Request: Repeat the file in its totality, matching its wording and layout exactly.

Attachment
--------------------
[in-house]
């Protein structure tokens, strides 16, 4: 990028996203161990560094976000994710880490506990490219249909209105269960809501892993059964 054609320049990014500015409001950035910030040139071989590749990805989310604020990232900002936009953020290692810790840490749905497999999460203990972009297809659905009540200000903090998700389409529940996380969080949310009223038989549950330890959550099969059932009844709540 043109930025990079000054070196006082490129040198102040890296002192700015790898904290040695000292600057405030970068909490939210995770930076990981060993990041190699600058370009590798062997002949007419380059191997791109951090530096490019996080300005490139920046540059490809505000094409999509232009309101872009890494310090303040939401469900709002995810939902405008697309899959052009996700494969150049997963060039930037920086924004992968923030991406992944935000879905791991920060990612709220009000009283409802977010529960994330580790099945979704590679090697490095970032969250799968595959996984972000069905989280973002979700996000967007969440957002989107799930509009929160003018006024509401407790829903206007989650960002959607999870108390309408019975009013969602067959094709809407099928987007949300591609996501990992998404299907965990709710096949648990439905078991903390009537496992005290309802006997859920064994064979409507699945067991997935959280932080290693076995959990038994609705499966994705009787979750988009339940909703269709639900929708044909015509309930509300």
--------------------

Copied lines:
[in-house]
């Protein structure tokens, strides 16, 4: 990028996203161990560094976000994710880490506990490219249909209105269960809501892993059964 054609320049990014500015409001950035910030040139071989590749990805989310604020990232900002936009953020290692810790840490749905497999999460203990972009297809659905009540200000903090998700389409529940996380969080949310009223038989549950330890959550099969059932009844709540 043109930025990079000054070196006082490129040198102040890296002192700015790898904290040695000292600057405030970068909490939210995770930076990981060993990041190699600058370009590798062997002949007419380059191997791109951090530096490019996080300005490139920046540059490809505000094409999509232009309101872009890494310090303040939401469900709002995810939902405008697309899959052009996700494969150049997963060039930037920086924004992968923030991406992944935000879905791991920060990612709220009000009283409802977010529960994330580790099945979704590679090697490095970032969250799968595959996984972000069905989280973002979700996000967007969440957002989107799930509009929160003018006024509401407790829903206007989650960002959607999870108390309408019975009013969602067959094709809407099928987007949300591609996501990992998404299907965990709710096949648990439905078991903390009537496992005290309802006997859920064994064979409507699945067991997935959280932080290693076995959990038994609705499966994705009787979750988009339940909703269709639900929708044909015509309930509300």